The design of a zero-energy home will also require very efficient heating and cooling of the home through the use of energy-efficient HVAC equipment and leveraging passive solar heating to minimize heating costs in the winter. The U.S. Department of Energy defines a passive solar home as one that “collects heat as the sun shines through south-facing windows and retains it in materials that store heat, known as thermal mass.”
It goes without saying that a zero-energy home needs to be very well insulated. The U.S. Environmental Protection Agency has developed the Energy Star rating for energy efficiency. The Energy Star recommendation for the insulation applied to the ceilings of a home with an un-insulated attic ranges between R-30 and R-60, depending on how cold the home’s climate gets in the winter. For reference, R-30 insulation is approximately 10 inches thick and R-60 insulation is approximately 18 inches thick.
A zero-energy home, depending on the area of the country where the home is being built, starts at R-60 insulation in the ceilings and can go up to R-140 in very cold climates. Insulation in other areas of the home (walls, floors, etc.) is similarly thicker in a zero-energy home. It should also be noted that the architectural design of the walls in a zero-energy home will be different than a standard home to accommodate the thicker insulation.
A zero-energy home also will be very tightly sealed to minimize any air leakage. The certification process will require a blower test to validate that the home is properly sealed. And, because a zero-energy home is so tightly sealed, steps need to be taken to assure that good air quality in the home is maintained. An energy recovery ventilator (ERV) or heat recovery ventilator (HRV) should be included in the design. These ventilation systems allow a home to be ventilated with outside air without losing energy.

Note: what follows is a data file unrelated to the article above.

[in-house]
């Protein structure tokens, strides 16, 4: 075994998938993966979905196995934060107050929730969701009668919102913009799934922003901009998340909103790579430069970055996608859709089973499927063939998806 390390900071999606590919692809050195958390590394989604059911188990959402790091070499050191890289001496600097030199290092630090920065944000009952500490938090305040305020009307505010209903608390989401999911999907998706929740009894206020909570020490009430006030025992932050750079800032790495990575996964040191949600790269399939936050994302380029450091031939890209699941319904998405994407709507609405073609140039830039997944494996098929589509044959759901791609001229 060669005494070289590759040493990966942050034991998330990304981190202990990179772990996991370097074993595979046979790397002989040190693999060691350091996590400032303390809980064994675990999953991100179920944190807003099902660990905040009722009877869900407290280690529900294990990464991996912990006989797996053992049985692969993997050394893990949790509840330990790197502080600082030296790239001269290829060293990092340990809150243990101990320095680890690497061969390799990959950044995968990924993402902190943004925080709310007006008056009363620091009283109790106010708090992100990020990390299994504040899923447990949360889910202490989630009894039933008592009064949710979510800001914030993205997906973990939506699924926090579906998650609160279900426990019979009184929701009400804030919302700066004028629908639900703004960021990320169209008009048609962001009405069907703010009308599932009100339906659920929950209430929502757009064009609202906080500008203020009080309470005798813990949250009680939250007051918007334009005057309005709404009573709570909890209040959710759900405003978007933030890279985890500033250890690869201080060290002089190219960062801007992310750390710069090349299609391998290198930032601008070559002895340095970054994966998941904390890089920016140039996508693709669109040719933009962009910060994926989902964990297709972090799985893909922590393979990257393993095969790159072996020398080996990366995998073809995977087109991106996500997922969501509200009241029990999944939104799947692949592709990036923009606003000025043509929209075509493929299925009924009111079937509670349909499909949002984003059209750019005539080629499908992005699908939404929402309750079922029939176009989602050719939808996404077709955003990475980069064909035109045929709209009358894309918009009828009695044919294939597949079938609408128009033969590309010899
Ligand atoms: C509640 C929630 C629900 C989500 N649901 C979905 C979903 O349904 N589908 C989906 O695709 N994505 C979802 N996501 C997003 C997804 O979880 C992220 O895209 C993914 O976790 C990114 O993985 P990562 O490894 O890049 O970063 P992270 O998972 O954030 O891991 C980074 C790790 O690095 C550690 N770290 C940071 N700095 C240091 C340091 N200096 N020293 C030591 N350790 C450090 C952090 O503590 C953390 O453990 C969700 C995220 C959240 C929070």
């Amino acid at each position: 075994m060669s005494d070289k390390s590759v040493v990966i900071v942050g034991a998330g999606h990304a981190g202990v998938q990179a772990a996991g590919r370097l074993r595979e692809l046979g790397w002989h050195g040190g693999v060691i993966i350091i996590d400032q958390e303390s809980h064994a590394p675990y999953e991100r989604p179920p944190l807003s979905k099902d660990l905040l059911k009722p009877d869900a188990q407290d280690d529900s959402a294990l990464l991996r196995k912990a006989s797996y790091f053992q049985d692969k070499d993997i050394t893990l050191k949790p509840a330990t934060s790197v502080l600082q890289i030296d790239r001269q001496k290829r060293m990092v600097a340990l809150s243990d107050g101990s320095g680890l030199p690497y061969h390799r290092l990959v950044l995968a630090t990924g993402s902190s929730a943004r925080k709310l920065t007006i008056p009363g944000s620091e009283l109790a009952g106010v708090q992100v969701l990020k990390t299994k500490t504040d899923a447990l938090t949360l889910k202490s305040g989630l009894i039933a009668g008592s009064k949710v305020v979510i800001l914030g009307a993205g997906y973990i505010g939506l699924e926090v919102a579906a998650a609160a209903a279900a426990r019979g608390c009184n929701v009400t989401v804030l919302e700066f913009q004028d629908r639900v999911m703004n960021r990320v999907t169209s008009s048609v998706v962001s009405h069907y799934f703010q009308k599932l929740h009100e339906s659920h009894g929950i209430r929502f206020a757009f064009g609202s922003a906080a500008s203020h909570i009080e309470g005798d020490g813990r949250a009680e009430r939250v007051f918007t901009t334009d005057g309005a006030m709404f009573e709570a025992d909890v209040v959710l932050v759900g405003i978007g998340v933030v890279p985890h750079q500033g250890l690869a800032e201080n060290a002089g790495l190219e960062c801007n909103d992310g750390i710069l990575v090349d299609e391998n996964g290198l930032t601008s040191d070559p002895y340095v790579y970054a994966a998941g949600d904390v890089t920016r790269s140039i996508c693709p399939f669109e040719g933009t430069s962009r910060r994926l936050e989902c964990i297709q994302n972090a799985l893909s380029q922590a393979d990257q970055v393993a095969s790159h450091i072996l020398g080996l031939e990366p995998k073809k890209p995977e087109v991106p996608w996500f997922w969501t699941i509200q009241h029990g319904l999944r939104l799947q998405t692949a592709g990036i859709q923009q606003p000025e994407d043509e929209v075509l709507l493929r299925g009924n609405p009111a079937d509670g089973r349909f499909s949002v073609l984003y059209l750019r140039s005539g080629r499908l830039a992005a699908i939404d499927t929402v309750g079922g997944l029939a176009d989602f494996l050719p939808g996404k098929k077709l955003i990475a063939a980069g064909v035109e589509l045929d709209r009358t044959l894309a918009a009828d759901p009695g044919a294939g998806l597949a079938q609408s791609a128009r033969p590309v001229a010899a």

The energy used by a zero-energy home is also minimized by carefully choosing the following:
- How water will be heated in the home to minimize the energy used. The exact choice will depend on where the home is located and can include solar hot water generation, a heat pump water heater, and others.
- Only energy efficient lighting, including LED bulbs.
- Energy Star-rated appliances for cooking, cleaning, etc.
In a locale with a temperate climate, it is reasonably easy to build a zero-energy home by following the guidelines outlined above. In areas that are particularly hot, however, such as the southern United States or the desert southwest, a great deal of energy is going to be used for air conditioning. Also, in very cold parts of the country, a great deal of energy will be used heating a home. Finally, the homeowners’ behavior can have an impact on the success of a zero-energy home meeting its goals. Electronic devices can act as “power vampires” and use a significant amount of electricity. Similarly, if lights and TVs are left on, or thermostats aren’t set back when the home isn’t occupied, it can also lead to a zero-energy home not meeting its goals. This is where the inclusion of smart home technology into a zero-energy home can be beneficial.